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My love-hate relationship with pre-lit trees

It's that time of year where we start to pull out the Christmas decorations. Now before you start, yes - I know it's only November, but when you have six trees to put up and decorate along with all the other decorations, you need to start early. If you've looked at Christmas trees in the shops recently, you'll see that there's a big trend toward pre-lit trees. If you haven't, the idea is that instead of having a long string of lights in a box that you have to slowly unwind onto the tree, the tree has several strings of lights already attached to the branches so all you have to do is fluff the branches and plug it in.

Incandescent Christmas lights are pretty neat little things. They're not just a simple filament bulb - they also have a shunt which is intended to short out the bulb in the event that the filament breaks. This means that when you have a long strand of bulbs wired in series and one fails, it doesn't cause the whole strand to go out. It usually works, but not all the time. As bulbs fail short, the overall resistance of the strand drops, and in accordance with Ohms law, the current in the strand increases. This in turn means that the likelihood of another bulb failing increases, and so on until either a bulb fails open or the whole strand is toast.

So far this pre-lit tree thing sounds great, eh? Now here's the rub - when you have a standalone strand of lights, you can plug it in and instantly see if you have bulbs which have failed to short (they'll be off, but the other bulbs lit) or if you have bulbs that failed open, you can perform a quick binary search to find the dead bulb and away you go. On a pre-lit tree that's not so easy - you can't easily spot bulbs that have failed to short, because finding an unlit bulb buried away somewhere in the middle of a tree isn't the easiest thing to do; and when a bulb fails open you can't easily do a binary search to quickly find which one died. The end result is that you have to go through every bulb on a strand testing it individually to find the ones that died, and then replace them one at a time.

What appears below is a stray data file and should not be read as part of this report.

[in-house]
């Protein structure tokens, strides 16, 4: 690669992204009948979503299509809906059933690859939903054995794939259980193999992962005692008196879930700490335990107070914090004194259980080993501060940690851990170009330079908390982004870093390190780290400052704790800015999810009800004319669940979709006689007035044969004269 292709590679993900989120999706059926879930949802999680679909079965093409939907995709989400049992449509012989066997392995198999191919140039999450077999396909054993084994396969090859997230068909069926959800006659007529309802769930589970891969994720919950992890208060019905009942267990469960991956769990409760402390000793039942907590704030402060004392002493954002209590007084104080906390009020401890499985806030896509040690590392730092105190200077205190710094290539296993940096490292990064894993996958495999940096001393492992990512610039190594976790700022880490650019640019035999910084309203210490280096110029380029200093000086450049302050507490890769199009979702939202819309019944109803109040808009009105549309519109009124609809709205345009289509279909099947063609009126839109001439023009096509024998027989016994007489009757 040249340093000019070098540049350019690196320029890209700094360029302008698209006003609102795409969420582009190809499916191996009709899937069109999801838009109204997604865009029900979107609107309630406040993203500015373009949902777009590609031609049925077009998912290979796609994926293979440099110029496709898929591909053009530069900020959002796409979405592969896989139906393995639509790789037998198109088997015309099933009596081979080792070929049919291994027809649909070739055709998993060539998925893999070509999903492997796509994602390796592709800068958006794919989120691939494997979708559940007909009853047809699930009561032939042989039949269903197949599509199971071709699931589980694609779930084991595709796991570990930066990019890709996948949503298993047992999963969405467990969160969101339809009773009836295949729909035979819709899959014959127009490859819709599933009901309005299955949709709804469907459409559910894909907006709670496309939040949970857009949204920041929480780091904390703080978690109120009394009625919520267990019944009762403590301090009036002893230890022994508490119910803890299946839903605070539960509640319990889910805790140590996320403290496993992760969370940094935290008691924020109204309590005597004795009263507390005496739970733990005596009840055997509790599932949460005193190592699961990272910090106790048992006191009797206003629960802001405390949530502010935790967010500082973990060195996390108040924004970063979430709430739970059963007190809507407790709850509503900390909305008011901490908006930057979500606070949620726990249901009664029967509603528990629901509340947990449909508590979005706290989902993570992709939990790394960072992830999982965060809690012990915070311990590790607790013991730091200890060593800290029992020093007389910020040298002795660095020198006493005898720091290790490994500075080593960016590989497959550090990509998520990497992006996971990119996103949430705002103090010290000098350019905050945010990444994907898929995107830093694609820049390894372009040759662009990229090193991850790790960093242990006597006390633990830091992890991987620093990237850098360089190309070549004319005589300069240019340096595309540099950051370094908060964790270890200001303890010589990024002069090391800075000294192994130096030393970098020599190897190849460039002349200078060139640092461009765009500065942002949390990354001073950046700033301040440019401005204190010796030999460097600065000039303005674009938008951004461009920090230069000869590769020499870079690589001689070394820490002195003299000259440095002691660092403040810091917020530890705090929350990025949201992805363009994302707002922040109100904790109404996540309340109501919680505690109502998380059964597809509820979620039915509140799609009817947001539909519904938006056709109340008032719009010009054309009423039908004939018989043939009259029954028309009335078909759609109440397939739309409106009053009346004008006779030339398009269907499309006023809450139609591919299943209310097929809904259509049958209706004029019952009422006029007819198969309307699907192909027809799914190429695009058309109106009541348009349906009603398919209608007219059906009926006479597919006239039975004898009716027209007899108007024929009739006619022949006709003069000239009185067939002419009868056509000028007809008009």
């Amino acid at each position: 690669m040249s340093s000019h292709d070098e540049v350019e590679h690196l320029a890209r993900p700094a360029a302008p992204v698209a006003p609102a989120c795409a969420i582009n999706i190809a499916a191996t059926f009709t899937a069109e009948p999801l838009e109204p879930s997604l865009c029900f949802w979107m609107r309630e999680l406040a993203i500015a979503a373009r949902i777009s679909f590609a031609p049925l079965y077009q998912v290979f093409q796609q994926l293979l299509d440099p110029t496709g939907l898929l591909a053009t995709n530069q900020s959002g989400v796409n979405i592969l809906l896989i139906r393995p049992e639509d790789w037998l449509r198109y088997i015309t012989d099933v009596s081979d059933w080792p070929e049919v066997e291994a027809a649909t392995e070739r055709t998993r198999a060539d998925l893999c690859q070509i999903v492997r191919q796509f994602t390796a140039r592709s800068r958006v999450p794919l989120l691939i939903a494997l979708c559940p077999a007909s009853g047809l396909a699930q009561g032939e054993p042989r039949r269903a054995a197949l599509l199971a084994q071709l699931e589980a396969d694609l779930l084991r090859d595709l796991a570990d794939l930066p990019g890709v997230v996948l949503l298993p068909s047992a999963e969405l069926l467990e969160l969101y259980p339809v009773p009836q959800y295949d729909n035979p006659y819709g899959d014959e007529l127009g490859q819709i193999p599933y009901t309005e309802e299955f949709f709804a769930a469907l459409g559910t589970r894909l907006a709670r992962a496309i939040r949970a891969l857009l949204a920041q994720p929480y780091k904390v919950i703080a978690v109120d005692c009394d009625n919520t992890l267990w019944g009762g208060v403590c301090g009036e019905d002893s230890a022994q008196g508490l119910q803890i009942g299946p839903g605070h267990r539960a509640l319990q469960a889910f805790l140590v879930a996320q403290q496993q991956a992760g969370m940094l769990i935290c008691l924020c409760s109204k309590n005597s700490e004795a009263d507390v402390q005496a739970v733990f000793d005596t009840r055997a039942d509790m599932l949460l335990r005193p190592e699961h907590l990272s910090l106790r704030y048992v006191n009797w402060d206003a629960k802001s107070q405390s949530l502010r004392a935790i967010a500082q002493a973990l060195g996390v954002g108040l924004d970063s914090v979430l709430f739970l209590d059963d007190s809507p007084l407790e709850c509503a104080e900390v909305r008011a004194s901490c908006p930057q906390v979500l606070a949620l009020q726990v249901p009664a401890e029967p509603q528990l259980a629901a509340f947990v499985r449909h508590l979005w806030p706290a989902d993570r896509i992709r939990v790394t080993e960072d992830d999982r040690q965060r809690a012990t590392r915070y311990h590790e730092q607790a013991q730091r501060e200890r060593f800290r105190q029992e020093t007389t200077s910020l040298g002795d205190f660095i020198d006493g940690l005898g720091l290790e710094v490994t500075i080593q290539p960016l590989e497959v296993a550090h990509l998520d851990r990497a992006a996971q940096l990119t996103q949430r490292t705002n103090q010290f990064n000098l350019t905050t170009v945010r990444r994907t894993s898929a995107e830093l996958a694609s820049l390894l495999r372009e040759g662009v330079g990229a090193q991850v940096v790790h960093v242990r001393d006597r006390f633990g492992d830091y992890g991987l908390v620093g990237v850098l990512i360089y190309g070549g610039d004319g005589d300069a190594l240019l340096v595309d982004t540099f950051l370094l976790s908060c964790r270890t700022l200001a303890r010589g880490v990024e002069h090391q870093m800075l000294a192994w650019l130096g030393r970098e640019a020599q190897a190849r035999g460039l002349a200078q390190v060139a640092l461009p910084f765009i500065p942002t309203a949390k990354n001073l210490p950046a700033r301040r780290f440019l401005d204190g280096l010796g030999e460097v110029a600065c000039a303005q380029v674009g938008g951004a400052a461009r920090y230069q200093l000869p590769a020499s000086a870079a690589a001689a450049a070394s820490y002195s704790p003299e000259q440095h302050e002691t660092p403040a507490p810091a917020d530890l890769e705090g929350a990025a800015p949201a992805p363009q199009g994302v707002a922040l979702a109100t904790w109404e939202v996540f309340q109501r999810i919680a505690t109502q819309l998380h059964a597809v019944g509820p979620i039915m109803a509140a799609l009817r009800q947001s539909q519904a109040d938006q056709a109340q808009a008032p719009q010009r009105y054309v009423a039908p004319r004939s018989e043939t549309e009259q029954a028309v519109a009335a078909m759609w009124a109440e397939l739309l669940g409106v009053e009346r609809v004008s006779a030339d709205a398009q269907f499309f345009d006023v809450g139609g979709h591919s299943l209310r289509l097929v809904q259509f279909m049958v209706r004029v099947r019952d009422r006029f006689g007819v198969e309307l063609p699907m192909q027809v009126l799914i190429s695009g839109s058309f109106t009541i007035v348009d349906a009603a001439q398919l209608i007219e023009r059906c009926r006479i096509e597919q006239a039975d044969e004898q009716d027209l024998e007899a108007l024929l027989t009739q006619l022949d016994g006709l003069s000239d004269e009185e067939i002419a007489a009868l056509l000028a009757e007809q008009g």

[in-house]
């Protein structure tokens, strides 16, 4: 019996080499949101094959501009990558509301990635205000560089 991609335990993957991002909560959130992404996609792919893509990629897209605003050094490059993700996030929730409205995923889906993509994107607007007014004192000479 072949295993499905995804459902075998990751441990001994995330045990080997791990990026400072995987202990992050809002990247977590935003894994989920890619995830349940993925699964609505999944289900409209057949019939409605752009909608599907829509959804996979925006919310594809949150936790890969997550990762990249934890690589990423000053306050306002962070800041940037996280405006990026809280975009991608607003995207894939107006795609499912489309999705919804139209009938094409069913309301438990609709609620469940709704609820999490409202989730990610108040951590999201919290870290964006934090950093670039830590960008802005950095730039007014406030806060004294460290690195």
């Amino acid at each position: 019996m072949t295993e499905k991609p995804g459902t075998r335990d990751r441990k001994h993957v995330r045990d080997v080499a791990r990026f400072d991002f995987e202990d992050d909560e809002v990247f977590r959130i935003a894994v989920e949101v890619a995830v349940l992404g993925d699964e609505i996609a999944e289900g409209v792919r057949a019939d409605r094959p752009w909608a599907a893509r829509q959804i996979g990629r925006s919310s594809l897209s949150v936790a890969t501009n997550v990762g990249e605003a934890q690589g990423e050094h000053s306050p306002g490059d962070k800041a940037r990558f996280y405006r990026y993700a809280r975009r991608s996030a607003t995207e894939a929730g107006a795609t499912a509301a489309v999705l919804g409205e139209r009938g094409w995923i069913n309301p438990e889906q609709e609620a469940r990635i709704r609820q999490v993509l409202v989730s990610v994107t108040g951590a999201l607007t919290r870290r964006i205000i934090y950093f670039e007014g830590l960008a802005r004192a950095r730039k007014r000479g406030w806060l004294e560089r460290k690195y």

Enter the little clip I whipped up in the basement pictured at the top of this post. I was pulling bulbs one at a time from the strand, testing them with a multimeter, then either putting them back or replacing them when it occurred to me that it would go a lot quicker with a socket to plug the lights into. As I didn't have a spare strand of lights to cannibalise for a socket I had a rummage in the basement and found a bulldog clip and some copper adhesive squares (intended for securing temperature sensors to a metal surface). A few minutes later, I had a little test jig set-up that I could just clip a bulb into.

Testing a bulb

Testing a bulb

In practice, it's still a little fiddly and could probably use a little refinement, however it's still a lot quicker than the previous method. the wires from the bulb just wrap up each side of the holder and don't make a great connection unless they're under quite a bit of pressure (the sockets themselves are nice and tight for this reason). The testing process itself does work quite well - I put an AA battery across the two terminals with a voltmeter in parallel. When it's open-circuit (either no bulb, or a bulb that's failed open) the meter reads 1.5V; when a functional bulb is in the clip, it'll light (dimly); when a bulb that's failed to short is in the clip, the meter will drop to near 0V and the bulb doesn't light. There's enough resistance in the system between the clip, bulb, and leads that it's not a dead-short across the battery.

Now all that remains is to fix this year's batch of bad bulbs...

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